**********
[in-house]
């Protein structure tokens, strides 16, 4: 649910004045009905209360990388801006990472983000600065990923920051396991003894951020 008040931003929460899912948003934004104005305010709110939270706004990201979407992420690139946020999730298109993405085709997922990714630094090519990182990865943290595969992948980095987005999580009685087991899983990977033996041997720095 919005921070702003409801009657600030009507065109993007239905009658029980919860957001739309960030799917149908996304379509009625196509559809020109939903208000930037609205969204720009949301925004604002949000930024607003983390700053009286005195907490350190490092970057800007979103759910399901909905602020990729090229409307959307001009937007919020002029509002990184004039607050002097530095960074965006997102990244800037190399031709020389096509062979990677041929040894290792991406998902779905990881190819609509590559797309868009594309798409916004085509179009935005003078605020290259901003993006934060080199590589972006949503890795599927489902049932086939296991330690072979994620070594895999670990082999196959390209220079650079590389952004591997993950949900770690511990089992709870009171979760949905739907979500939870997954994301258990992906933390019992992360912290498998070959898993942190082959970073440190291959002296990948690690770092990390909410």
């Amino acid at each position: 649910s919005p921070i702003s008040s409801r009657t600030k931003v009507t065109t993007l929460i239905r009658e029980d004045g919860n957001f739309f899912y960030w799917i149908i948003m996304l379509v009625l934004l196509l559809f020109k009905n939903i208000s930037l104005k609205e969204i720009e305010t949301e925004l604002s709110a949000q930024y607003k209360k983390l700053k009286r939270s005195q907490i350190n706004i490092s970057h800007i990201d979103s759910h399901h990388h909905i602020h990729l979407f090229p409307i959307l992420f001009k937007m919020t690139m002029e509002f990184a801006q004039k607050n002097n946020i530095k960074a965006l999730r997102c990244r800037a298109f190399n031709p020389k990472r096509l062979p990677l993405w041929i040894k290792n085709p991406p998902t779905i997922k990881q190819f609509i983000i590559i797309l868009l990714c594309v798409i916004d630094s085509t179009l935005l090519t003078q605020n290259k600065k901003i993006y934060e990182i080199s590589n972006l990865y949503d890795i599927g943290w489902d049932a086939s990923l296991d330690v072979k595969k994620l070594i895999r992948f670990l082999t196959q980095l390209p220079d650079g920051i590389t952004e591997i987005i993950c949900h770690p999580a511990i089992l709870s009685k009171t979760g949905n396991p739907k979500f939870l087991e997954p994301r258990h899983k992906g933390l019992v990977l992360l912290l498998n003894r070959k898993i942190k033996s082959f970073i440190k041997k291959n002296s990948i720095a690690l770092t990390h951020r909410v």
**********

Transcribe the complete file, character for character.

[in-house]
């Protein structure tokens, strides 16, 4: 649910004045009905209360990388801006990472983000600065990923920051396991003894951020 008040931003929460899912948003934004104005305010709110939270706004990201979407992420690139946020999730298109993405085709997922990714630094090519990182990865943290595969992948980095987005999580009685087991899983990977033996041997720095 919005921070702003409801009657600030009507065109993007239905009658029980919860957001739309960030799917149908996304379509009625196509559809020109939903208000930037609205969204720009949301925004604002949000930024607003983390700053009286005195907490350190490092970057800007979103759910399901909905602020990729090229409307959307001009937007919020002029509002990184004039607050002097530095960074965006997102990244800037190399031709020389096509062979990677041929040894290792991406998902779905990881190819609509590559797309868009594309798409916004085509179009935005003078605020290259901003993006934060080199590589972006949503890795599927489902049932086939296991330690072979994620070594895999670990082999196959390209220079650079590389952004591997993950949900770690511990089992709870009171979760949905739907979500939870997954994301258990992906933390019992992360912290498998070959898993942190082959970073440190291959002296990948690690770092990390909410």
């Amino acid at each position: 649910s919005p921070i702003s008040s409801r009657t600030k931003v009507t065109t993007l929460i239905r009658e029980d004045g919860n957001f739309f899912y960030w799917i149908i948003m996304l379509v009625l934004l196509l559809f020109k009905n939903i208000s930037l104005k609205e969204i720009e305010t949301e925004l604002s709110a949000q930024y607003k209360k983390l700053k009286r939270s005195q907490i350190n706004i490092s970057h800007i990201d979103s759910h399901h990388h909905i602020h990729l979407f090229p409307i959307l992420f001009k937007m919020t690139m002029e509002f990184a801006q004039k607050n002097n946020i530095k960074a965006l999730r997102c990244r800037a298109f190399n031709p020389k990472r096509l062979p990677l993405w041929i040894k290792n085709p991406p998902t779905i997922k990881q190819f609509i983000i590559i797309l868009l990714c594309v798409i916004d630094s085509t179009l935005l090519t003078q605020n290259k600065k901003i993006y934060e990182i080199s590589n972006l990865y949503d890795i599927g943290w489902d049932a086939s990923l296991d330690v072979k595969k994620l070594i895999r992948f670990l082999t196959q980095l390209p220079d650079g920051i590389t952004e591997i987005i993950c949900h770690p999580a511990i089992l709870s009685k009171t979760g949905n396991p739907k979500f939870l087991e997954p994301r258990h899983k992906g933390l019992v990977l992360l912290l498998n003894r070959k898993i942190k033996s082959f970073i440190k041997k291959n002296s990948i720095a690690l770092t990390h951020r909410v």